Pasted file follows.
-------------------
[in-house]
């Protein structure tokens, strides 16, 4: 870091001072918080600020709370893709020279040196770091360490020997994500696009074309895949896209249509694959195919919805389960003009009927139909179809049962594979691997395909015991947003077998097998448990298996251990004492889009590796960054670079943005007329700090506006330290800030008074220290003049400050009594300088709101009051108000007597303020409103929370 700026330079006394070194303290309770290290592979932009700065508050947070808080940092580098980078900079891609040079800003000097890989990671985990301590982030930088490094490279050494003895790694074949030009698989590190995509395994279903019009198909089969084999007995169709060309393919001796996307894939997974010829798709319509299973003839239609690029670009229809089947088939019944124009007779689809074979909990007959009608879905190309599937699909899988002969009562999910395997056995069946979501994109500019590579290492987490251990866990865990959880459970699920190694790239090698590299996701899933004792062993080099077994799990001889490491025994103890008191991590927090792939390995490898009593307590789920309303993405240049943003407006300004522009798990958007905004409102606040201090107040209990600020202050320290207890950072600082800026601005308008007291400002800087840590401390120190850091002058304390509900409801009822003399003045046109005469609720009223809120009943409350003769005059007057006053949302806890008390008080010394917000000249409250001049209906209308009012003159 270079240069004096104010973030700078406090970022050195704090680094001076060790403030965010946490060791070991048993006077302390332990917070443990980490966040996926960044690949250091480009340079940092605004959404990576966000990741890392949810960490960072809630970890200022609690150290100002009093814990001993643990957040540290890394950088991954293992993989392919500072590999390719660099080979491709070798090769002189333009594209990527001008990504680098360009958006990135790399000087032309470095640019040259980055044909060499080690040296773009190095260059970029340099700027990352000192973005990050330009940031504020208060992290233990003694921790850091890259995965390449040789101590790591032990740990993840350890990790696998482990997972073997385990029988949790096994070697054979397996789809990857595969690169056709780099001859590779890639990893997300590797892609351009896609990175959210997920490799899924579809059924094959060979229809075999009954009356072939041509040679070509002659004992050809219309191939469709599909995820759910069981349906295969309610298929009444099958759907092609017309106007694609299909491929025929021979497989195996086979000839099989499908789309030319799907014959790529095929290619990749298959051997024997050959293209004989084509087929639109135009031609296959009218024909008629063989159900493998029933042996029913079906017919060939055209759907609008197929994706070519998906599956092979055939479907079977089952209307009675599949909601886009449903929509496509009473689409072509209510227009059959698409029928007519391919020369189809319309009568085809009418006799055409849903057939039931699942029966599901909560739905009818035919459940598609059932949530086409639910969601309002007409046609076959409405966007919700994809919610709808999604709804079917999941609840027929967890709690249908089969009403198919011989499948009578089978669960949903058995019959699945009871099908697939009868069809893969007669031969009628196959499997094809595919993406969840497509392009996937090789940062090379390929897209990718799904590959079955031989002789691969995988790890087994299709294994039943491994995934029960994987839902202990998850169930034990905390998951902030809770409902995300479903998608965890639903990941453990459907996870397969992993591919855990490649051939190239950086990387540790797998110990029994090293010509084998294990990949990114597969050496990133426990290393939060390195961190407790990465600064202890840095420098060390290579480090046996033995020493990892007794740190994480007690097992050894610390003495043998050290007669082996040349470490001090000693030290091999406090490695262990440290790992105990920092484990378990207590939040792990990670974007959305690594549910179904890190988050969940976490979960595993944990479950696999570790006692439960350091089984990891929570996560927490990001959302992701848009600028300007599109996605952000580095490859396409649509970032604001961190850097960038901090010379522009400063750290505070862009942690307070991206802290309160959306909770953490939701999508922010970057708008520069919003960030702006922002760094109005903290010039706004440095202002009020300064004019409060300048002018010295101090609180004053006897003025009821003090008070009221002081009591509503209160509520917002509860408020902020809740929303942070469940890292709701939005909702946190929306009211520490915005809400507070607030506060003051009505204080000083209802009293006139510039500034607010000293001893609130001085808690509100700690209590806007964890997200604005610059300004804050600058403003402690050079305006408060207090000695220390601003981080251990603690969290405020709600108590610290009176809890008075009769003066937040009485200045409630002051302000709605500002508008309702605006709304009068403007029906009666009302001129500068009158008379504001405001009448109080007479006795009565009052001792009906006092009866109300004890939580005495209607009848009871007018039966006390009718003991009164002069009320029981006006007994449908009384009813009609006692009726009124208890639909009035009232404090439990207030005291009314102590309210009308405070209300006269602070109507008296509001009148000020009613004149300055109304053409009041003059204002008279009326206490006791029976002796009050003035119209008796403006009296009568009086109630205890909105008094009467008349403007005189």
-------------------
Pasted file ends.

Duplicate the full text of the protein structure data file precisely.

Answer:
[in-house]
């Protein structure tokens, strides 16, 4: 870091001072918080600020709370893709020279040196770091360490020997994500696009074309895949896209249509694959195919919805389960003009009927139909179809049962594979691997395909015991947003077998097998448990298996251990004492889009590796960054670079943005007329700090506006330290800030008074220290003049400050009594300088709101009051108000007597303020409103929370 700026330079006394070194303290309770290290592979932009700065508050947070808080940092580098980078900079891609040079800003000097890989990671985990301590982030930088490094490279050494003895790694074949030009698989590190995509395994279903019009198909089969084999007995169709060309393919001796996307894939997974010829798709319509299973003839239609690029670009229809089947088939019944124009007779689809074979909990007959009608879905190309599937699909899988002969009562999910395997056995069946979501994109500019590579290492987490251990866990865990959880459970699920190694790239090698590299996701899933004792062993080099077994799990001889490491025994103890008191991590927090792939390995490898009593307590789920309303993405240049943003407006300004522009798990958007905004409102606040201090107040209990600020202050320290207890950072600082800026601005308008007291400002800087840590401390120190850091002058304390509900409801009822003399003045046109005469609720009223809120009943409350003769005059007057006053949302806890008390008080010394917000000249409250001049209906209308009012003159 270079240069004096104010973030700078406090970022050195704090680094001076060790403030965010946490060791070991048993006077302390332990917070443990980490966040996926960044690949250091480009340079940092605004959404990576966000990741890392949810960490960072809630970890200022609690150290100002009093814990001993643990957040540290890394950088991954293992993989392919500072590999390719660099080979491709070798090769002189333009594209990527001008990504680098360009958006990135790399000087032309470095640019040259980055044909060499080690040296773009190095260059970029340099700027990352000192973005990050330009940031504020208060992290233990003694921790850091890259995965390449040789101590790591032990740990993840350890990790696998482990997972073997385990029988949790096994070697054979397996789809990857595969690169056709780099001859590779890639990893997300590797892609351009896609990175959210997920490799899924579809059924094959060979229809075999009954009356072939041509040679070509002659004992050809219309191939469709599909995820759910069981349906295969309610298929009444099958759907092609017309106007694609299909491929025929021979497989195996086979000839099989499908789309030319799907014959790529095929290619990749298959051997024997050959293209004989084509087929639109135009031609296959009218024909008629063989159900493998029933042996029913079906017919060939055209759907609008197929994706070519998906599956092979055939479907079977089952209307009675599949909601886009449903929509496509009473689409072509209510227009059959698409029928007519391919020369189809319309009568085809009418006799055409849903057939039931699942029966599901909560739905009818035919459940598609059932949530086409639910969601309002007409046609076959409405966007919700994809919610709808999604709804079917999941609840027929967890709690249908089969009403198919011989499948009578089978669960949903058995019959699945009871099908697939009868069809893969007669031969009628196959499997094809595919993406969840497509392009996937090789940062090379390929897209990718799904590959079955031989002789691969995988790890087994299709294994039943491994995934029960994987839902202990998850169930034990905390998951902030809770409902995300479903998608965890639903990941453990459907996870397969992993591919855990490649051939190239950086990387540790797998110990029994090293010509084998294990990949990114597969050496990133426990290393939060390195961190407790990465600064202890840095420098060390290579480090046996033995020493990892007794740190994480007690097992050894610390003495043998050290007669082996040349470490001090000693030290091999406090490695262990440290790992105990920092484990378990207590939040792990990670974007959305690594549910179904890190988050969940976490979960595993944990479950696999570790006692439960350091089984990891929570996560927490990001959302992701848009600028300007599109996605952000580095490859396409649509970032604001961190850097960038901090010379522009400063750290505070862009942690307070991206802290309160959306909770953490939701999508922010970057708008520069919003960030702006922002760094109005903290010039706004440095202002009020300064004019409060300048002018010295101090609180004053006897003025009821003090008070009221002081009591509503209160509520917002509860408020902020809740929303942070469940890292709701939005909702946190929306009211520490915005809400507070607030506060003051009505204080000083209802009293006139510039500034607010000293001893609130001085808690509100700690209590806007964890997200604005610059300004804050600058403003402690050079305006408060207090000695220390601003981080251990603690969290405020709600108590610290009176809890008075009769003066937040009485200045409630002051302000709605500002508008309702605006709304009068403007029906009666009302001129500068009158008379504001405001009448109080007479006795009565009052001792009906006092009866109300004890939580005495209607009848009871007018039966006390009718003991009164002069009320029981006006007994449908009384009813009609006692009726009124208890639909009035009232404090439990207030005291009314102590309210009308405070209300006269602070109507008296509001009148000020009613004149300055109304053409009041003059204002008279009326206490006791029976002796009050003035119209008796403006009296009568009086109630205890909105008094009467008349403007005189």